"When I took that job, we only had two trade agreements in place, with Central America and Mexico. By the time I left, we had six: those plus FTAs with Chile, the Dominican Republic, Canada and the Caribbean Community [Caricom]," he says. "Eventually on my watch, we came to Washington to propose what became CAFTA. The fact that I'm here shows Costa Rica's commitment to this process. They sent the person who is probably one of CAFTA's most important advocates."
Once CAFTA goes into effect two months from now, 95% of the products that Central American nations export will immediately be allowed to enter the United States duty free. Likewise, about 80% of U.S. products will enter Central America duty free. In Costa Rica's case, exemptions include "sensitive" products such as potatoes, onions and rice.
In the event Costa Rica doesn't ratify CAFTA by January, the trade pact will go forward without it, although Costa Rica has two years to jump on the bandwagon.
Dueñas says certain industries in Costa Rica will particularly benefit from CAFTA. One is the microchip sector, dominated by Intel, which operates a $1 billion factory adjacent to the international airport in San José, the capital. Other sectors likely to get a boost from CAFTA are textiles, apparel, medical devices, ornamental plants and food exports such as beef.
Yet not all Costa Ricans are as gung-ho about CAFTA as their ambassador in Washington. Dueñas cites polls claiming that 70% of the country's 3.5 million inhabitants favor joining CAFTA, although a study just conducted by the University of Costa Rica shows that only 27% of people interviewed are in favor of the treaty as it is now written. Another 43% think it should be renegotiated, while 15% of respondents reject it outright.
Even more important, 69% of those polled — regardless of whether they favor or oppose CAFTA — say the final decision should be made directly by the people democratically, via a national referendum, rather than through a vote in Congress.
Considering that the market represented by Central America's 38 million people absorbs only 1.9% of total U.S. exports, many opponents conclude that CAFTA is clearly of greater geopolitical than economic importance to Washington — and that raises suspicions among many people.
In early September, Costa Rican President Abel Pacheco designated a commission of experts who are to submit a report sometime in November as to whether it's advisable for Costa Rica to join CAFTA. Dueñas says this commission comprises scientists, lawyers, academics and other people outside the realm of business and politics "to provide him with their nonbinding opinion on CAFTA."
Yet even Pacheco has stated publicly that there's no need for haste in submitting the trade pact to Costa Rica's Legislative Assembly for a vote.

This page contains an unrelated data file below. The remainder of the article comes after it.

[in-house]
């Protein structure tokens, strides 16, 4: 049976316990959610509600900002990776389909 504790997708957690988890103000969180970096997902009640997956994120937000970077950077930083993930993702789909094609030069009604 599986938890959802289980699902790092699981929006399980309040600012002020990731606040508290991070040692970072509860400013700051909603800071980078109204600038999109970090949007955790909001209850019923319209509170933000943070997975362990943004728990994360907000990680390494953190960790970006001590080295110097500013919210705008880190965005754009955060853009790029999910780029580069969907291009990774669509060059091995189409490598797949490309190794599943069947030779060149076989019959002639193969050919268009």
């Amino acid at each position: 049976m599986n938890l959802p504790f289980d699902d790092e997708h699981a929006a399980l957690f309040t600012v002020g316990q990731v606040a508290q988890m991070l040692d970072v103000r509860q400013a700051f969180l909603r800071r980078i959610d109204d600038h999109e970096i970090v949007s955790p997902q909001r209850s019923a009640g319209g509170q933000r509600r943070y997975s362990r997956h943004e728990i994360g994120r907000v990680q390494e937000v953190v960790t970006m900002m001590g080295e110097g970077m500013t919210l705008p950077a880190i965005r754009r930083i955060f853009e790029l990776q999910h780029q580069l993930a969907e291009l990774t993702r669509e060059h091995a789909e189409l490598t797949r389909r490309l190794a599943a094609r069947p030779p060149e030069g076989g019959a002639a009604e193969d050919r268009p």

Albino Vargas, secretary-general of Costa Rica's National Association of Public Employees and the National Civic Committee, says he's confident that the country's social movements will block ratification of CAFTA.
"Right now we are engaged in a process of educating and informing the public about CAFTA," he says. "Although we are prepared to take our fight to the streets if the agreement is sent to the Legislative Assembly, we hope it won't come to that."
Indeed, opposition to CAFTA is widespread, and many Costa Ricans have already taken to the streets in loud protests against a trade pact they say could increase poverty while making their country ever more dependent on the United States.
Dueñas counters that "people are always reacting to change, and the opposition has been quite vocal. And there will be change. CAFTA will open up monopolies that have been in the hands of government for 50 years. For example, our telecommunications monopoly is so large that it not only has a monopoly on telephone service but electricity as well."
That's precisely what worries CAFTA opponents like Vargas, who claims the country would have a great deal to lose if it hands over public enterprises that up until now have allowed universal access to quality public services.
CAFTA opponents also point to the 11-year-old North America Free Trade Agreement (NAFTA), arguing that Mexico's 100 million inhabitants — especially poor Mexicans — are much worse off now than when the country's economy became linked to that of the United States and Canada through NAFTA in 1994.
But that has more to do with the Mexican government's shortcomings than with the trade pact itself, Dueñas suggests. "I'm trying to be diplomatic, but you have to compare the standards of living of today's Mexico with the standards of living in Mexico before NAFTA. There is no question that there's been quite an advance. That the advance has not covered everyone is a different story, but it's not NAFTA's fault," he says.
"This is a two-way relationship, a commitment to send products, but at the same time a commitment for institutional reform. You cannot have a society that prospers if you do not invest in the rule of law, in competition, in establishing the rights for consumers without good labor and environmental practices."
By contrast, the ambassador says, "Costa Ricans are highly educated, and our standards are high. Fortunately we don't have a violent history, so Costa Ricans are quite satisfied with what they have."